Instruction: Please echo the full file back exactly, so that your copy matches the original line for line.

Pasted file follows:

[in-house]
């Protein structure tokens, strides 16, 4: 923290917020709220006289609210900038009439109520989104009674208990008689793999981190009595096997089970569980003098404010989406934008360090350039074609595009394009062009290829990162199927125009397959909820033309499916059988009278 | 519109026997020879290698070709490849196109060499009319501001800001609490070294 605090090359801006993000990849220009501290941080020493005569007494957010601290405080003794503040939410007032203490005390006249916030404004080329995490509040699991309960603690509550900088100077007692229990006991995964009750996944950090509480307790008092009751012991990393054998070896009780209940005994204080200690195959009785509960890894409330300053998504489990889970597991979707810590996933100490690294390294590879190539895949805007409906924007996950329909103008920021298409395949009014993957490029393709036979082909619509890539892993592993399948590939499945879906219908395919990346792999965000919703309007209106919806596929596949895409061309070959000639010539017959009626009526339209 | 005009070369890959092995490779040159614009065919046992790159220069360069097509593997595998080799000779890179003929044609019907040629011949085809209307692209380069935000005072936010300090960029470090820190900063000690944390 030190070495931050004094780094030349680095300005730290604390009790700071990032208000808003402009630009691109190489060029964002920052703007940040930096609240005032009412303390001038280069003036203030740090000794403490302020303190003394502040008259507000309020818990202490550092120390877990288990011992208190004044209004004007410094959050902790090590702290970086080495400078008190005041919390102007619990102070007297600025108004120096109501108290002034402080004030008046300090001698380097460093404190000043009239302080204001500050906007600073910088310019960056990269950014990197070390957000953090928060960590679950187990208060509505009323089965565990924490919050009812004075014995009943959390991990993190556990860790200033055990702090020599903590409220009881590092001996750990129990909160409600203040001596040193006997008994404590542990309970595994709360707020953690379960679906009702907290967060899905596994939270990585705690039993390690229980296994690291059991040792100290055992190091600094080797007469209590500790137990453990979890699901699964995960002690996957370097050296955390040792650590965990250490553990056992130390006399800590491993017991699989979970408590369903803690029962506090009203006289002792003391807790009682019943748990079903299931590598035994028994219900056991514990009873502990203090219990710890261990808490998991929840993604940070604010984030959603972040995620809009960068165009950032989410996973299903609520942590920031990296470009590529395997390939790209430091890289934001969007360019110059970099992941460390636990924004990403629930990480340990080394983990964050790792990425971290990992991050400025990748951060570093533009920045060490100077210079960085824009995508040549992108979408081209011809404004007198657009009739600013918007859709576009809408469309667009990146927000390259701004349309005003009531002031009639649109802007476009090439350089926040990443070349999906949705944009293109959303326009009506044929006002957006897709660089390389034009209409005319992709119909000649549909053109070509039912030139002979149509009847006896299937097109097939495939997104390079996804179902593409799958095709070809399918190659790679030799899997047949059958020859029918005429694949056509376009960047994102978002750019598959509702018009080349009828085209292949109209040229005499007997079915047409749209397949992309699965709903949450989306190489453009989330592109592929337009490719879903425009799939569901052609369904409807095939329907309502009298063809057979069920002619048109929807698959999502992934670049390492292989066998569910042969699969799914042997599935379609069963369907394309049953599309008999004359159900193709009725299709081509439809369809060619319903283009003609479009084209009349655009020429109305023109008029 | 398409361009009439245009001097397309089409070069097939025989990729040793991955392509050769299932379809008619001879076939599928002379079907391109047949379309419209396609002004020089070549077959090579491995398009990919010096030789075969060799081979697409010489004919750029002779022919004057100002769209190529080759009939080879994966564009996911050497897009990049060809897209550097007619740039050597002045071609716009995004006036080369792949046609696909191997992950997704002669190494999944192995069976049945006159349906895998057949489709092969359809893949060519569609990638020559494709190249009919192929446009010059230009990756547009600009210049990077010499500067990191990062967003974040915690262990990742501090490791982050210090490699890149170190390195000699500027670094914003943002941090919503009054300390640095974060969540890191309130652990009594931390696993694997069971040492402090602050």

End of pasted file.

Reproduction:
[in-house]
């Protein structure tokens, strides 16, 4: 923290917020709220006289609210900038009439109520989104009674208990008689793999981190009595096997089970569980003098404010989406934008360090350039074609595009394009062009290829990162199927125009397959909820033309499916059988009278 | 519109026997020879290698070709490849196109060499009319501001800001609490070294 605090090359801006993000990849220009501290941080020493005569007494957010601290405080003794503040939410007032203490005390006249916030404004080329995490509040699991309960603690509550900088100077007692229990006991995964009750996944950090509480307790008092009751012991990393054998070896009780209940005994204080200690195959009785509960890894409330300053998504489990889970597991979707810590996933100490690294390294590879190539895949805007409906924007996950329909103008920021298409395949009014993957490029393709036979082909619509890539892993592993399948590939499945879906219908395919990346792999965000919703309007209106919806596929596949895409061309070959000639010539017959009626009526339209 | 005009070369890959092995490779040159614009065919046992790159220069360069097509593997595998080799000779890179003929044609019907040629011949085809209307692209380069935000005072936010300090960029470090820190900063000690944390 030190070495931050004094780094030349680095300005730290604390009790700071990032208000808003402009630009691109190489060029964002920052703007940040930096609240005032009412303390001038280069003036203030740090000794403490302020303190003394502040008259507000309020818990202490550092120390877990288990011992208190004044209004004007410094959050902790090590702290970086080495400078008190005041919390102007619990102070007297600025108004120096109501108290002034402080004030008046300090001698380097460093404190000043009239302080204001500050906007600073910088310019960056990269950014990197070390957000953090928060960590679950187990208060509505009323089965565990924490919050009812004075014995009943959390991990993190556990860790200033055990702090020599903590409220009881590092001996750990129990909160409600203040001596040193006997008994404590542990309970595994709360707020953690379960679906009702907290967060899905596994939270990585705690039993390690229980296994690291059991040792100290055992190091600094080797007469209590500790137990453990979890699901699964995960002690996957370097050296955390040792650590965990250490553990056992130390006399800590491993017991699989979970408590369903803690029962506090009203006289002792003391807790009682019943748990079903299931590598035994028994219900056991514990009873502990203090219990710890261990808490998991929840993604940070604010984030959603972040995620809009960068165009950032989410996973299903609520942590920031990296470009590529395997390939790209430091890289934001969007360019110059970099992941460390636990924004990403629930990480340990080394983990964050790792990425971290990992991050400025990748951060570093533009920045060490100077210079960085824009995508040549992108979408081209011809404004007198657009009739600013918007859709576009809408469309667009990146927000390259701004349309005003009531002031009639649109802007476009090439350089926040990443070349999906949705944009293109959303326009009506044929006002957006897709660089390389034009209409005319992709119909000649549909053109070509039912030139002979149509009847006896299937097109097939495939997104390079996804179902593409799958095709070809399918190659790679030799899997047949059958020859029918005429694949056509376009960047994102978002750019598959509702018009080349009828085209292949109209040229005499007997079915047409749209397949992309699965709903949450989306190489453009989330592109592929337009490719879903425009799939569901052609369904409807095939329907309502009298063809057979069920002619048109929807698959999502992934670049390492292989066998569910042969699969799914042997599935379609069963369907394309049953599309008999004359159900193709009725299709081509439809369809060619319903283009003609479009084209009349655009020429109305023109008029 | 398409361009009439245009001097397309089409070069097939025989990729040793991955392509050769299932379809008619001879076939599928002379079907391109047949379309419209396609002004020089070549077959090579491995398009990919010096030789075969060799081979697409010489004919750029002779022919004057100002769209190529080759009939080879994966564009996911050497897009990049060809897209550097007619740039050597002045071609716009995004006036080369792949046609696909191997992950997704002669190494999944192995069976049945006159349906895998057949489709092969359809893949060519569609990638020559494709190249009919192929446009010059230009990756547009600009210049990077010499500067990191990062967003974040915690262990990742501090490791982050210090490699890149170190390195000699500027670094914003943002941090919503009054300390640095974060969540890191309130652990009594931390696993694997069971040492402090602050």